As a writer I aim to put my words in front of as many people as I can. I aim to entertain, inspire and occasionally confront. I understand that there is a degree of responsibility within this, but at least I can edit my responses before they’re published. It’s the words I swap with people every day that I need to ensure that I’m mindful of. If I take care to communicate in ways that lift both me and those I spend time with then I should never have to lose a friendship over a misunderstanding again.



Hoss 2

Over the past week I’m the happiest I remember ever being, but why is that? I feel a need to delve deeper into my state to understand its source, to determine what things lie behind it, as maybe then I can perpetuate it. I’m not looking for a universal answer, I have no doubt we all vary in the catalysts for our joy. I’ll be happy enough (haha) if I can develop a personal answer. And in the hunt, maybe others will find something useful too.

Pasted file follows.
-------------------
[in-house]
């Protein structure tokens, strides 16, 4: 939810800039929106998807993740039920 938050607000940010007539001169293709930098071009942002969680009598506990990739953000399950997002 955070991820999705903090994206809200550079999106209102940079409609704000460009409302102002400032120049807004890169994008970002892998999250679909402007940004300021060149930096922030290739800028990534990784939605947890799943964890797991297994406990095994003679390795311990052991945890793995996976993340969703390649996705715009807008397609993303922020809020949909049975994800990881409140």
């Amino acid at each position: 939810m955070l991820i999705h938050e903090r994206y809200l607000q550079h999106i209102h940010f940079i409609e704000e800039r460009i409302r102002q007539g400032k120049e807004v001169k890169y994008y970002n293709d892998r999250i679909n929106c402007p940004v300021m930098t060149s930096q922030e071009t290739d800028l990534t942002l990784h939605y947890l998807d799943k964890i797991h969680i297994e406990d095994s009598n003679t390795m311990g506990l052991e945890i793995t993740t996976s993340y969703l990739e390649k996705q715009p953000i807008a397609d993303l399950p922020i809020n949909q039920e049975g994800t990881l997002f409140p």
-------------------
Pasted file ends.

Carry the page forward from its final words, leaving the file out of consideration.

After recently spending a short time living at the base of the Rocky Mountains and then in the Scottish Highlands, I’ve come to better understand how much my surroundings affect my mental state. When I spend time living in busy spaces, be it the centre of Edinburgh or the edge of Wellington, I find I can jitter under the influence of too many distractions. My thoughts reflect the rapid changes in my environment and while I am thrilled to be able to access so many different experiences, I struggle to prioritise the important things. I get distracted by the process of just living. As a result I frequently feel an urge to climb aboard a train to Shannon, or bike down to Leith, or catch a boat to Marlborough. And when I do this, when I disembark into birdsong, ocean breezes and woodland scents I can’t smother my grin. I’m bounded by stretched out horizons sculpted by natural forces rather than urban planners. My thoughts slow to match the pace of my new surrounds, the slow steady shift of the seasons, the tides, the weather. And amongst the trees, hills and sand dunes happiness finds its way into me a little more quickly. Or maybe it’s just that there is less to distract me from its persistent presence?